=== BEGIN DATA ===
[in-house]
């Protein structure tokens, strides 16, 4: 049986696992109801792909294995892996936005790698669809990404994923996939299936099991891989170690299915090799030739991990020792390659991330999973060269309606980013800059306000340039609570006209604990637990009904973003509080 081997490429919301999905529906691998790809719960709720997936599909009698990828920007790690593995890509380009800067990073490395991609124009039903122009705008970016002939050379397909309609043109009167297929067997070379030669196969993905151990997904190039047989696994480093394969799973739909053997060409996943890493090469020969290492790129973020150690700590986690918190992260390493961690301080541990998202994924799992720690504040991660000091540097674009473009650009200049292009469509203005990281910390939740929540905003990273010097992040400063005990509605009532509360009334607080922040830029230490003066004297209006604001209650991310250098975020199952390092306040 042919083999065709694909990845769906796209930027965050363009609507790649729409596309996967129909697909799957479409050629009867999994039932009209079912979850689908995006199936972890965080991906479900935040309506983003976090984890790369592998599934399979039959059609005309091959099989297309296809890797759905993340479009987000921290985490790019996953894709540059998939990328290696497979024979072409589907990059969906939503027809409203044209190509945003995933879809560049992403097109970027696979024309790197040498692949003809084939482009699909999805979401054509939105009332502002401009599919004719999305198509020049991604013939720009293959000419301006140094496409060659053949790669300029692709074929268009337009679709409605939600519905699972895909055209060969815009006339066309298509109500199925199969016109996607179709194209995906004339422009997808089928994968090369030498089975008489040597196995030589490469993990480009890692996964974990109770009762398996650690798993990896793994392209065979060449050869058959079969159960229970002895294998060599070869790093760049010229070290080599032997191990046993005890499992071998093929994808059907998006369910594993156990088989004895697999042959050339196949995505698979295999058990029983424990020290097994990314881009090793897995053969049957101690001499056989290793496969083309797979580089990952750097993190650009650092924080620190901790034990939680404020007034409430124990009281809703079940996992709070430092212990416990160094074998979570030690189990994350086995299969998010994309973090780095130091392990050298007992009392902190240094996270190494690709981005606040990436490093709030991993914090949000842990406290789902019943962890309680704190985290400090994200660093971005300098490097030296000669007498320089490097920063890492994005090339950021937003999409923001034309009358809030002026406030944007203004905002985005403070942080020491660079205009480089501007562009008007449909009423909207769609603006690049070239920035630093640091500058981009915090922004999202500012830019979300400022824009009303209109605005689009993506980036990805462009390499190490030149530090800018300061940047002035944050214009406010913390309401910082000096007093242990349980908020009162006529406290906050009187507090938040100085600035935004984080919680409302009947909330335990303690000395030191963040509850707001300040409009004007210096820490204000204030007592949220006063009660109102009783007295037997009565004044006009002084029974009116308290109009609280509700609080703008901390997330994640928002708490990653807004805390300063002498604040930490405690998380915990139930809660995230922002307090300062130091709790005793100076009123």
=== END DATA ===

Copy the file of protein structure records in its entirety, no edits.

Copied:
[in-house]
């Protein structure tokens, strides 16, 4: 049986696992109801792909294995892996936005790698669809990404994923996939299936099991891989170690299915090799030739991990020792390659991330999973060269309606980013800059306000340039609570006209604990637990009904973003509080 081997490429919301999905529906691998790809719960709720997936599909009698990828920007790690593995890509380009800067990073490395991609124009039903122009705008970016002939050379397909309609043109009167297929067997070379030669196969993905151990997904190039047989696994480093394969799973739909053997060409996943890493090469020969290492790129973020150690700590986690918190992260390493961690301080541990998202994924799992720690504040991660000091540097674009473009650009200049292009469509203005990281910390939740929540905003990273010097992040400063005990509605009532509360009334607080922040830029230490003066004297209006604001209650991310250098975020199952390092306040 042919083999065709694909990845769906796209930027965050363009609507790649729409596309996967129909697909799957479409050629009867999994039932009209079912979850689908995006199936972890965080991906479900935040309506983003976090984890790369592998599934399979039959059609005309091959099989297309296809890797759905993340479009987000921290985490790019996953894709540059998939990328290696497979024979072409589907990059969906939503027809409203044209190509945003995933879809560049992403097109970027696979024309790197040498692949003809084939482009699909999805979401054509939105009332502002401009599919004719999305198509020049991604013939720009293959000419301006140094496409060659053949790669300029692709074929268009337009679709409605939600519905699972895909055209060969815009006339066309298509109500199925199969016109996607179709194209995906004339422009997808089928994968090369030498089975008489040597196995030589490469993990480009890692996964974990109770009762398996650690798993990896793994392209065979060449050869058959079969159960229970002895294998060599070869790093760049010229070290080599032997191990046993005890499992071998093929994808059907998006369910594993156990088989004895697999042959050339196949995505698979295999058990029983424990020290097994990314881009090793897995053969049957101690001499056989290793496969083309797979580089990952750097993190650009650092924080620190901790034990939680404020007034409430124990009281809703079940996992709070430092212990416990160094074998979570030690189990994350086995299969998010994309973090780095130091392990050298007992009392902190240094996270190494690709981005606040990436490093709030991993914090949000842990406290789902019943962890309680704190985290400090994200660093971005300098490097030296000669007498320089490097920063890492994005090339950021937003999409923001034309009358809030002026406030944007203004905002985005403070942080020491660079205009480089501007562009008007449909009423909207769609603006690049070239920035630093640091500058981009915090922004999202500012830019979300400022824009009303209109605005689009993506980036990805462009390499190490030149530090800018300061940047002035944050214009406010913390309401910082000096007093242990349980908020009162006529406290906050009187507090938040100085600035935004984080919680409302009947909330335990303690000395030191963040509850707001300040409009004007210096820490204000204030007592949220006063009660109102009783007295037997009565004044006009002084029974009116308290109009609280509700609080703008901390997330994640928002708490990653807004805390300063002498604040930490405690998380915990139930809660995230922002307090300062130091709790005793100076009123």